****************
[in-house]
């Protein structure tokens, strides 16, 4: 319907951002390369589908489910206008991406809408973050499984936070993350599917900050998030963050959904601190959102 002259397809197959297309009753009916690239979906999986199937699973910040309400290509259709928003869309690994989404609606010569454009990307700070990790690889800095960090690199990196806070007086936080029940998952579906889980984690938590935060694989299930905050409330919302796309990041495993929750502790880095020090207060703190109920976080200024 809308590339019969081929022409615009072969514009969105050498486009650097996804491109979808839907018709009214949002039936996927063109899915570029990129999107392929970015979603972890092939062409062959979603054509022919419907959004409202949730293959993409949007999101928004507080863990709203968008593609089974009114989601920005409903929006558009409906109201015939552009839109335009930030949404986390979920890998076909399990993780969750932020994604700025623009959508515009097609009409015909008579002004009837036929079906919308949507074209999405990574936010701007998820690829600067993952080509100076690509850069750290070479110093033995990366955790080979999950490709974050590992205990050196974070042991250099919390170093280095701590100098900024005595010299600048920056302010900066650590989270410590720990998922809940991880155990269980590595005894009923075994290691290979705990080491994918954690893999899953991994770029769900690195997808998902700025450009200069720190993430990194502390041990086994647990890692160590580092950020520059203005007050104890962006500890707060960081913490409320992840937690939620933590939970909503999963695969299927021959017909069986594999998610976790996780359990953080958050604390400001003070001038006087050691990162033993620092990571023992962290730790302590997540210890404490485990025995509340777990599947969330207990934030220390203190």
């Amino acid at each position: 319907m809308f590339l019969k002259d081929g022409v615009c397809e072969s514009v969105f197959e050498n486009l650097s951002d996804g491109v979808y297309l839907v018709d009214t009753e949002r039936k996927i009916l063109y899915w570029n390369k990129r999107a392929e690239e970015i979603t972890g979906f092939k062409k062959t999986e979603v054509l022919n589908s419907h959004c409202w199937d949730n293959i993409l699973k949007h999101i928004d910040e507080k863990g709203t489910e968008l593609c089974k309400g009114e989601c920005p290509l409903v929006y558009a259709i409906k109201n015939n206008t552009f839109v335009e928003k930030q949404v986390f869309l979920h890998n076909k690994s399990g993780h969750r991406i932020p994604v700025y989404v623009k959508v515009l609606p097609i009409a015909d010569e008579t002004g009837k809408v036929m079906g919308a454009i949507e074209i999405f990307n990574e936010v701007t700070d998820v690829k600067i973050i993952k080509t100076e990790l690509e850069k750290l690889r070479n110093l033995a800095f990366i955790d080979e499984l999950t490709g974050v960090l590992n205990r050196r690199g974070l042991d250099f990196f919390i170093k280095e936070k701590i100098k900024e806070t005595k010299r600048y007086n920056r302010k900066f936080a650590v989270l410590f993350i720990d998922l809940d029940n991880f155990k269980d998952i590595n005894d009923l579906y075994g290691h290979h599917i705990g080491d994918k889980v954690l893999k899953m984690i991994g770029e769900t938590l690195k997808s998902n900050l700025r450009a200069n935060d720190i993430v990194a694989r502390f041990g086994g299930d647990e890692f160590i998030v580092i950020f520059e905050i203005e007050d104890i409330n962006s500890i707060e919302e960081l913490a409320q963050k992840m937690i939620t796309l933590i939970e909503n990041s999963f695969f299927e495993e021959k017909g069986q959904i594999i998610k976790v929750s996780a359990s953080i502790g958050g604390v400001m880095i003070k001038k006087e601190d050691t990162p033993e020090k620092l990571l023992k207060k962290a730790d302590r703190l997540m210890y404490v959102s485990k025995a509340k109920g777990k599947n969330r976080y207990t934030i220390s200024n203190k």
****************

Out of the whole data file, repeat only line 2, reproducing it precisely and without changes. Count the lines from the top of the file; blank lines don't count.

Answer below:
């Protein structure tokens, strides 16, 4: 319907951002390369589908489910206008991406809408973050499984936070993350599917900050998030963050959904601190959102 002259397809197959297309009753009916690239979906999986199937699973910040309400290509259709928003869309690994989404609606010569454009990307700070990790690889800095960090690199990196806070007086936080029940998952579906889980984690938590935060694989299930905050409330919302796309990041495993929750502790880095020090207060703190109920976080200024 809308590339019969081929022409615009072969514009969105050498486009650097996804491109979808839907018709009214949002039936996927063109899915570029990129999107392929970015979603972890092939062409062959979603054509022919419907959004409202949730293959993409949007999101928004507080863990709203968008593609089974009114989601920005409903929006558009409906109201015939552009839109335009930030949404986390979920890998076909399990993780969750932020994604700025623009959508515009097609009409015909008579002004009837036929079906919308949507074209999405990574936010701007998820690829600067993952080509100076690509850069750290070479110093033995990366955790080979999950490709974050590992205990050196974070042991250099919390170093280095701590100098900024005595010299600048920056302010900066650590989270410590720990998922809940991880155990269980590595005894009923075994290691290979705990080491994918954690893999899953991994770029769900690195997808998902700025450009200069720190993430990194502390041990086994647990890692160590580092950020520059203005007050104890962006500890707060960081913490409320992840937690939620933590939970909503999963695969299927021959017909069986594999998610976790996780359990953080958050604390400001003070001038006087050691990162033993620092990571023992962290730790302590997540210890404490485990025995509340777990599947969330207990934030220390203190």